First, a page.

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PC Hardware - Peripheral Issue

Why won't my computer recognize any COM ports? by topscribe
Posted: 30 Dec 01

In Windows, go to Start > Settings > Control Panel. Double-click the "Add New Hardware" icon. Allow Windows to search for new hardware by itself. Chances are, it will find the ports and add them for you.

If it doesn't find them, go into CMOS. Your computer will usually tell you which key(s) to press for this, when it first starts booting up. You should be able to find something in there to the effect of peripheral configuration, where you can see whether the ports have been enabled or disabled. Of course, you want them enabled.

If they show enabled, you can next see if I/O addresses have been assigned to the serial (COM) ports by booting into DOS mode. (You can do that two ways: [1] hitting the <F8> key just as you hear the beep when it is booting up or [2] choosing "Shut Down" in Windows then "Restart in MS-DOS mode.") Once in DOS, type


You will see nothing but a hyphen, but this is as it should be. This is when you will type

D 40:00 09

If the serial ports are present, you will likely see a line that looks something like this (but not exactly, necessarily, depending on how many ports it recognizes--up to four):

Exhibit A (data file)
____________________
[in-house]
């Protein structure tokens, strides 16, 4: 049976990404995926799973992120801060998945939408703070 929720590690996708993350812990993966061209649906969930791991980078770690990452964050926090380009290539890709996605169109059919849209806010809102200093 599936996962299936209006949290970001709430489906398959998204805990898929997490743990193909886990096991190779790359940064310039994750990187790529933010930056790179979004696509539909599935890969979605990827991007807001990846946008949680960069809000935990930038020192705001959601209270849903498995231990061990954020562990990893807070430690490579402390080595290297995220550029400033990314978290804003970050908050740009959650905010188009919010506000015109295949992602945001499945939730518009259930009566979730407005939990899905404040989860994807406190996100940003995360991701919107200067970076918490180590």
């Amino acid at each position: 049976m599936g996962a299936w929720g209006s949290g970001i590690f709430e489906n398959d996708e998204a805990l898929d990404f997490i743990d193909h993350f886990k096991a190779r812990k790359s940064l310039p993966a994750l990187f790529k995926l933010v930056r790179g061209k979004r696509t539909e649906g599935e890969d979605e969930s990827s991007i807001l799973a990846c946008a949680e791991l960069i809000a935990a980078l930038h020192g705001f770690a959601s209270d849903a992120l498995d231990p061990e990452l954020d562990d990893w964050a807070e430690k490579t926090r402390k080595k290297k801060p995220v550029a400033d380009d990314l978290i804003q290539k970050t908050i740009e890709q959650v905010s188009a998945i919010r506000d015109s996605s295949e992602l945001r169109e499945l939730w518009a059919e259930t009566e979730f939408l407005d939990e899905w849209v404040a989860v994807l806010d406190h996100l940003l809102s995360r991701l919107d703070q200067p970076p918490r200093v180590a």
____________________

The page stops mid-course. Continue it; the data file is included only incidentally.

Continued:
0040:0000 F8 03 F8 02 00 00 00 00-78 03

If there are no serial ports, it will look like this:

0040:0000 00 00 00 00 00 00 00 00-78 03

To get out of the Debug program, by the way, press the <Q> key, then <ENTER>.

If you still get nothing, you may have a bad controller. In this case (assuming it is an onboard controller, as most are now), you may need to purchase a UART expansion card and connect your serial ports to that (about $40 downtown). If this is your recourse, by the way, you may need to go back into CMOS and disable everything you are replacing since that could interfere with the performance of the UART card, even though it did not recognize the ports in the first place. The card, by the way, will also have an accomodation for a parallel port, which you may now need to use, whether or not the onboard one works, if keeping the onboard one enabled is confusing the computer.

NOTE: If your PS2 port for your mouse also won't work, you can get an adapter to convert your mouse from PS2 to serial. It's just a little gizmo you attach at the end of the cable so you can hook it to either COM1 or COM2 on the UART card, in which case Windows should immediately recognize it as a serial mouse and assign a driver to it. The only problem here is, of course, that the mouse will tie up one of the serial ports. But you will still have one left for an external modem or whatever.

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